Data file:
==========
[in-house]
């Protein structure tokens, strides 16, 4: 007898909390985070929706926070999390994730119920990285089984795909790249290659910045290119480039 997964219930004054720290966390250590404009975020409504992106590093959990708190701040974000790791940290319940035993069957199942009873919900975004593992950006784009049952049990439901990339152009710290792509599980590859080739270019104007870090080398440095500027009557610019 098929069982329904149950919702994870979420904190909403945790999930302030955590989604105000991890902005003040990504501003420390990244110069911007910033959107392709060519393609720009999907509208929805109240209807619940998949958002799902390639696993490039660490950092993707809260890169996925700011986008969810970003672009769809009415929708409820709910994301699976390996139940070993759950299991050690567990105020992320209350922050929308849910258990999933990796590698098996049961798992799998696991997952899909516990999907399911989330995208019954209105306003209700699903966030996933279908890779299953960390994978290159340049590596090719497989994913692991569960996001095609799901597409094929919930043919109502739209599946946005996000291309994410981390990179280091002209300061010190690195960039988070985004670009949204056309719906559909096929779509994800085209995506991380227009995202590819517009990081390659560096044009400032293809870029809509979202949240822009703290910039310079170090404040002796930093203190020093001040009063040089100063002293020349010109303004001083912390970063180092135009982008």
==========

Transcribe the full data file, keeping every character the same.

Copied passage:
[in-house]
């Protein structure tokens, strides 16, 4: 007898909390985070929706926070999390994730119920990285089984795909790249290659910045290119480039 997964219930004054720290966390250590404009975020409504992106590093959990708190701040974000790791940290319940035993069957199942009873919900975004593992950006784009049952049990439901990339152009710290792509599980590859080739270019104007870090080398440095500027009557610019 098929069982329904149950919702994870979420904190909403945790999930302030955590989604105000991890902005003040990504501003420390990244110069911007910033959107392709060519393609720009999907509208929805109240209807619940998949958002799902390639696993490039660490950092993707809260890169996925700011986008969810970003672009769809009415929708409820709910994301699976390996139940070993759950299991050690567990105020992320209350922050929308849910258990999933990796590698098996049961798992799998696991997952899909516990999907399911989330995208019954209105306003209700699903966030996933279908890779299953960390994978290159340049590596090719497989994913692991569960996001095609799901597409094929919930043919109502739209599946946005996000291309994410981390990179280091002209300061010190690195960039988070985004670009949204056309719906559909096929779509994800085209995506991380227009995202590819517009990081390659560096044009400032293809870029809509979202949240822009703290910039310079170090404040002796930093203190020093001040009063040089100063002293020349010109303004001083912390970063180092135009982008």